What are the best hangover cures?

Hair of the dog, aspirin and fry-ups are all hailed as hangover cures, but research shows the best defense is a good offense.

With party season in full swing, many of us will find ourselves overindulging in alcohol and feeling the effects the morning after. If you have never had a hangover, (according to a study from Boston University, around 25-30% of people may be resistant to them), symptoms include a throbbing headache, excessive thirst, dizziness, nausea and feelings of exhaustion.

Hangovers usually start within a few hours of stopping drinking, however do not take this as your cue to continue drinking – a hangover is a lot less dangerous than alcohol poisoning. Alcohol dehydrates you and increases the amount of urine you produce; just four drinks will make you produce up to a litre more of urine than usual. Drinking also irritates the stomach, making it produce more acid and causing heartburn.

Contrary to popular belief, alcohol is also disruptive to sleep. While it may help you drop off initially, alcohol will make you wake up earlier than normal and may make you feel somewhat jetlagged. It will also reduce blood sugar levels leading to you feeling hungry and sick.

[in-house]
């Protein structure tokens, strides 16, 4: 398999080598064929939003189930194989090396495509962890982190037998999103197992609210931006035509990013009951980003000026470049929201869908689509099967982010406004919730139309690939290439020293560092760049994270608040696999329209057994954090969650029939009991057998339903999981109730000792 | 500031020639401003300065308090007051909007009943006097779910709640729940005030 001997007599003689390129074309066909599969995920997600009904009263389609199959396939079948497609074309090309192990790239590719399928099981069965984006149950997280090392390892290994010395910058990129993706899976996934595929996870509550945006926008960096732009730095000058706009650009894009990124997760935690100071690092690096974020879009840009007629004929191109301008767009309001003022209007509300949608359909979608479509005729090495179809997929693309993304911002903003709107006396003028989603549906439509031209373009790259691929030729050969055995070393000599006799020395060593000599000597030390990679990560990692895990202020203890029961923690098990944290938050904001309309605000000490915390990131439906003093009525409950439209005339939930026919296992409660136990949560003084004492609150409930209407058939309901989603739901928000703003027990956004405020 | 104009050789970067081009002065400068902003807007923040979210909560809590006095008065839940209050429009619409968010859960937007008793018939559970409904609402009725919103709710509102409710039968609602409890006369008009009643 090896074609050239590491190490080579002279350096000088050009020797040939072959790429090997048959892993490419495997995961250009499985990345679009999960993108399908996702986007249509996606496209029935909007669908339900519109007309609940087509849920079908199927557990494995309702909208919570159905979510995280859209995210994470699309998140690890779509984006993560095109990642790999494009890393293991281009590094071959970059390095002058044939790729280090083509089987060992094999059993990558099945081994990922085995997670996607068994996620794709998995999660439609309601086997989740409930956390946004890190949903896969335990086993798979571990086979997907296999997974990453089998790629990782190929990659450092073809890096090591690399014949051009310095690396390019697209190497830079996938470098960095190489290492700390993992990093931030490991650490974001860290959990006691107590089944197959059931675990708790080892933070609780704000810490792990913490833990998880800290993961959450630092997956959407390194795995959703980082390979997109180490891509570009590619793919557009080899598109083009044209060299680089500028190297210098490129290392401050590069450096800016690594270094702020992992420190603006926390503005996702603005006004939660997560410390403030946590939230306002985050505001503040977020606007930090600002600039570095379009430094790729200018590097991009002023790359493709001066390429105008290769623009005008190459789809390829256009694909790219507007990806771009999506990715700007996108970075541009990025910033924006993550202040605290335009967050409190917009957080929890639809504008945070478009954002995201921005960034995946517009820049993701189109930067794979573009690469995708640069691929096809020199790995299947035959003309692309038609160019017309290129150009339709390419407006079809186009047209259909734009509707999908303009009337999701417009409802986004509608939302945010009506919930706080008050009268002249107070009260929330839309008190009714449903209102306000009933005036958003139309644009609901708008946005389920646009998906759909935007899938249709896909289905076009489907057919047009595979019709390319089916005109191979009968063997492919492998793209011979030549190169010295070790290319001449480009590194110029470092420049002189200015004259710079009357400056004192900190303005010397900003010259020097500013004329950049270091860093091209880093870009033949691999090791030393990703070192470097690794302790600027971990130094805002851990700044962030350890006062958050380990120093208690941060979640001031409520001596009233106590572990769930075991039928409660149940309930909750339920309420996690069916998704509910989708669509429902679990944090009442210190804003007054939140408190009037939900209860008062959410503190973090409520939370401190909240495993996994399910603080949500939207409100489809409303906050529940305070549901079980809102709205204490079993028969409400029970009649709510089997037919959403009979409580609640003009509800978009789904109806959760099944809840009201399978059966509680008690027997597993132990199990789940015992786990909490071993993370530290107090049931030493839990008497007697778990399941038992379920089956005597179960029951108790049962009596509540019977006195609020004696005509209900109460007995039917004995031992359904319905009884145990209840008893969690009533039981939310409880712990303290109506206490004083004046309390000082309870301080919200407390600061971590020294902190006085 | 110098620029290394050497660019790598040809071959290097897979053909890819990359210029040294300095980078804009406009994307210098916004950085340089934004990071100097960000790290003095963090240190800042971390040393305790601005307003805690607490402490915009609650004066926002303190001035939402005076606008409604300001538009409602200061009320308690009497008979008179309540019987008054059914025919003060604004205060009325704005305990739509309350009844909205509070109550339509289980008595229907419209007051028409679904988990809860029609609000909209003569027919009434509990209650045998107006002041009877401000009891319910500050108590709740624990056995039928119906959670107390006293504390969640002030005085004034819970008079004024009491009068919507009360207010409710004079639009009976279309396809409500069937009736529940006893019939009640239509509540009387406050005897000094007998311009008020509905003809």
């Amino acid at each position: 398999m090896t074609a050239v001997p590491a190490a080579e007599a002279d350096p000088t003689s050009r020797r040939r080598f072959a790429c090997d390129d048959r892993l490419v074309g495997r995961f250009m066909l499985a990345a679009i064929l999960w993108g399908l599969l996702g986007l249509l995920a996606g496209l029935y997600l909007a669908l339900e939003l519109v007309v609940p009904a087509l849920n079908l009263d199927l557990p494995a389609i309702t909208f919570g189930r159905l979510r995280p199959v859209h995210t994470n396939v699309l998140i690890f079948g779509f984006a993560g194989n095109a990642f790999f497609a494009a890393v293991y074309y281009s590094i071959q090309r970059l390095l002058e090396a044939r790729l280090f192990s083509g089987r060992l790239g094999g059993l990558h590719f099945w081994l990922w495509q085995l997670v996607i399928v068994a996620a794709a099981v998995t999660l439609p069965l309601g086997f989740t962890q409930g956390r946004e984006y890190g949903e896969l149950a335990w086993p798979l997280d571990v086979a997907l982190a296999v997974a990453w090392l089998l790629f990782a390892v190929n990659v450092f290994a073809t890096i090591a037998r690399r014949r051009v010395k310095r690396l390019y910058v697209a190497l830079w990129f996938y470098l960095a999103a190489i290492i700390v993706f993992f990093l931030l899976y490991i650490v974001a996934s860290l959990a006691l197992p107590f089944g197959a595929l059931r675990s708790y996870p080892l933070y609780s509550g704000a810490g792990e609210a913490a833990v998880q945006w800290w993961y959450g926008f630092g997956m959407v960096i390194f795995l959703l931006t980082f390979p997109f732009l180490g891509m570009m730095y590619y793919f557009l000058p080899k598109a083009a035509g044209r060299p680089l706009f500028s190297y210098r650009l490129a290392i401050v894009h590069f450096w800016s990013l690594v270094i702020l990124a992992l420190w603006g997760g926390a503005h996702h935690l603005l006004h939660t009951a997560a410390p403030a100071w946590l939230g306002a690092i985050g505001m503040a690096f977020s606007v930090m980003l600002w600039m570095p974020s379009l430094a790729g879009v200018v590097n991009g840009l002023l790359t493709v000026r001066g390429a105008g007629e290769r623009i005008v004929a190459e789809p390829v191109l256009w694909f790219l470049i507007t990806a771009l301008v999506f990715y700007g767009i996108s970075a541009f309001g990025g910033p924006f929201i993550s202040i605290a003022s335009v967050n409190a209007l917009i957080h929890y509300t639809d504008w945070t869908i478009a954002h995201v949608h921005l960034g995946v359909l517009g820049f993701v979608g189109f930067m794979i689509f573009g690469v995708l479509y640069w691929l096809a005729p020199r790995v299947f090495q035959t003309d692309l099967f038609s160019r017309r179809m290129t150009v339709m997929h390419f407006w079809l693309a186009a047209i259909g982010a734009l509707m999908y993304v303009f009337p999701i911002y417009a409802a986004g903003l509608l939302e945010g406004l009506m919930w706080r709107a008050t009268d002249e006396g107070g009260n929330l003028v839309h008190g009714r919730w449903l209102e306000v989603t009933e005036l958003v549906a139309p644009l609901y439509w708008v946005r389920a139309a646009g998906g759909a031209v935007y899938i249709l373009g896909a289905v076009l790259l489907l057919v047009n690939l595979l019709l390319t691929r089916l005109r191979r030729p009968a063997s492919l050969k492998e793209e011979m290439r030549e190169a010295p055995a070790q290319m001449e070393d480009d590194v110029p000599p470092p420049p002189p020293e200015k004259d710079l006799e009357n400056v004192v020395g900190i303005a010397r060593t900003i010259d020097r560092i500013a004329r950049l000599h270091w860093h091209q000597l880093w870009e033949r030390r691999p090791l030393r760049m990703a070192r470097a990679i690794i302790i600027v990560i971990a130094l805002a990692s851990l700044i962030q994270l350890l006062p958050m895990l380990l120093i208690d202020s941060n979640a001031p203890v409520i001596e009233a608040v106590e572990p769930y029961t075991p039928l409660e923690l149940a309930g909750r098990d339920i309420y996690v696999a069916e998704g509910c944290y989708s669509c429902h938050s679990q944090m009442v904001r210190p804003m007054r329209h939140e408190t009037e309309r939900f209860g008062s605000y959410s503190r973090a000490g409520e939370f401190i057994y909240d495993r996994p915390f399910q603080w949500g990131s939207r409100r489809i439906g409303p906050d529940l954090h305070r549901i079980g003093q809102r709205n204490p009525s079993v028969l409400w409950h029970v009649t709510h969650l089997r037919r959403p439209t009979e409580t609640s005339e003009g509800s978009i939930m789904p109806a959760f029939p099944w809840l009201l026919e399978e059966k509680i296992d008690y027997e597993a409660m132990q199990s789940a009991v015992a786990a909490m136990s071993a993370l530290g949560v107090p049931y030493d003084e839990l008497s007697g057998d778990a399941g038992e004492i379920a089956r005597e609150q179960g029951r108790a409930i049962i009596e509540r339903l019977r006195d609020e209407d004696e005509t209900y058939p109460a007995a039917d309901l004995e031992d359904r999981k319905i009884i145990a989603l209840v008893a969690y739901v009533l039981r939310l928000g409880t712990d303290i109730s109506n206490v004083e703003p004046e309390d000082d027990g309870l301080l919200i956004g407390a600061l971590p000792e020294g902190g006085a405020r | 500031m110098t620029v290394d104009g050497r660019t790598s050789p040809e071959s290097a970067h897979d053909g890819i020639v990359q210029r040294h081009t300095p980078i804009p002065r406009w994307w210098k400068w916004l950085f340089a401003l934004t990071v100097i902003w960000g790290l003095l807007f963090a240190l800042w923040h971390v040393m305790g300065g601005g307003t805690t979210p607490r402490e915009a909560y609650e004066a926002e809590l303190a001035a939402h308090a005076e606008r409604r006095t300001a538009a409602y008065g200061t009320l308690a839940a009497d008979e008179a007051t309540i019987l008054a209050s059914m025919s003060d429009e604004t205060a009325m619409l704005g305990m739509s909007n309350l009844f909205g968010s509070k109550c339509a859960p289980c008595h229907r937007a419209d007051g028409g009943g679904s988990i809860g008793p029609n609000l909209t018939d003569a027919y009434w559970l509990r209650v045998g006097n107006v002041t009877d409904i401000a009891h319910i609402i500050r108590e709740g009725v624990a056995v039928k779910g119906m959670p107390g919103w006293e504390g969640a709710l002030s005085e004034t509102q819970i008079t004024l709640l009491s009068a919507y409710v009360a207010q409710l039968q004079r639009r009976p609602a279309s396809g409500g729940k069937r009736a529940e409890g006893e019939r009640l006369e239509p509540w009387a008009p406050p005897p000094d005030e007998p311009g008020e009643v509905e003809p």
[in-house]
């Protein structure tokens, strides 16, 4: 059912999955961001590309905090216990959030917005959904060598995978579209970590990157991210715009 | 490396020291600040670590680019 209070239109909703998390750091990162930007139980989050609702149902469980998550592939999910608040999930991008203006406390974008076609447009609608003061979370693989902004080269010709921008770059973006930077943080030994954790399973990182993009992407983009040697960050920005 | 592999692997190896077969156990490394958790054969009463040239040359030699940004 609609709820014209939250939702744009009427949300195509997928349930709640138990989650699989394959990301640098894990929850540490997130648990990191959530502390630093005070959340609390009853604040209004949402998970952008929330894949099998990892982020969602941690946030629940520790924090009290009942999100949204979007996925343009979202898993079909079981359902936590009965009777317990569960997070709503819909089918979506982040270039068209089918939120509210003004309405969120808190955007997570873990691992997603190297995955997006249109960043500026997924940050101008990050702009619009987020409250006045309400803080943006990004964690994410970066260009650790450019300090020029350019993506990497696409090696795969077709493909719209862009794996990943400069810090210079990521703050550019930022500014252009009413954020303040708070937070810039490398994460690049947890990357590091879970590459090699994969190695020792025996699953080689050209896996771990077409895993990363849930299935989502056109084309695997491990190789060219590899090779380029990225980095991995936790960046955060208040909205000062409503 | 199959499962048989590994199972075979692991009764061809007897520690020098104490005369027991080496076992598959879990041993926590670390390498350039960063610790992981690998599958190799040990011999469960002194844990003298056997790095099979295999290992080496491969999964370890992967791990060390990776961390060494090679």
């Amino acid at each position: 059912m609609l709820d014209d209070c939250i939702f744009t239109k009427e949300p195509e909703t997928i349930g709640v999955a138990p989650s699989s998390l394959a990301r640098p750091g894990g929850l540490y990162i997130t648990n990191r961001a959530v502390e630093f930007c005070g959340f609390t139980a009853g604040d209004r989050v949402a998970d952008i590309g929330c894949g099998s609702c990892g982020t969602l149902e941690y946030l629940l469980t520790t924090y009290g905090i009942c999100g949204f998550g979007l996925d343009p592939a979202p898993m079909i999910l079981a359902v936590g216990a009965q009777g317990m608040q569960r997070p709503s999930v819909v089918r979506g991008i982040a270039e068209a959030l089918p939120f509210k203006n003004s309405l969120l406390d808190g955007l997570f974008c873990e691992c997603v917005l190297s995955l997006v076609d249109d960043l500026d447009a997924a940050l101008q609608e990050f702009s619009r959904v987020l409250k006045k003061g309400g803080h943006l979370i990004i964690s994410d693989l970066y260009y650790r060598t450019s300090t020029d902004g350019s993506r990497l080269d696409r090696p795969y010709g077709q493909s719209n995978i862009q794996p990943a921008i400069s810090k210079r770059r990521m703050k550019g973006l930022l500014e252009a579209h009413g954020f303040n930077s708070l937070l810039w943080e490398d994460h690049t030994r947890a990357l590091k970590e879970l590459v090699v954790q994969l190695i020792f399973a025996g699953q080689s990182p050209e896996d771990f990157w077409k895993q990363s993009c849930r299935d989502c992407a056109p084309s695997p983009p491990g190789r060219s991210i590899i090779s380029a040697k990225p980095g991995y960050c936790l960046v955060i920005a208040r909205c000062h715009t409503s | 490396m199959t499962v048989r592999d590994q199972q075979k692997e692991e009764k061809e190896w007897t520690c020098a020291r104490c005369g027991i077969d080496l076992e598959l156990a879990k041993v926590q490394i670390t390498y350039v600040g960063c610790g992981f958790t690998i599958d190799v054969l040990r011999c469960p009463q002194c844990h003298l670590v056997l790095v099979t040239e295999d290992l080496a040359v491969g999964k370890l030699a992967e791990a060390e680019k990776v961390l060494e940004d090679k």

There is a vast array of so-called cures for hangovers, but according to a systematic review published in the British Medical Journal there is no evidence to show that any of them work.

For many of us, this research won’t stop us having a drink at Christmas – so what is the solution? These preventative tips will not get rid of your hangover, but they may help reduce symptoms…

  • Drink alcohol with less congeners (byproducts of fermentation added for taste and appearance) such as gin and vodka as these are likely to give fewer hangovers than congener rich drinks like wine and whiskey.
  • Alternate between alcoholic and non-alcoholic drinks and drink plenty of water before bed. This will help keep you hydrated and may lessen the effect of your hangover.
  • Eat some dry toast. This will help reverse the drop in blood sugar and may reduce feelings of nausea the following morning.
  • Sleep it off. Going back to bed will give your body more chance to rest and recuperate and may make you feel less terrible upon waking.

If you want to rein in your drinking in the New Year, you may find it helpful to speak to a life coach. See our personal development and health pages for more information.

View and comment on the original Guardian article.

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Written by Katherine
Kat is a Senior Writer for Life Coach Directory and Happiful magazine.

Written by Katherine

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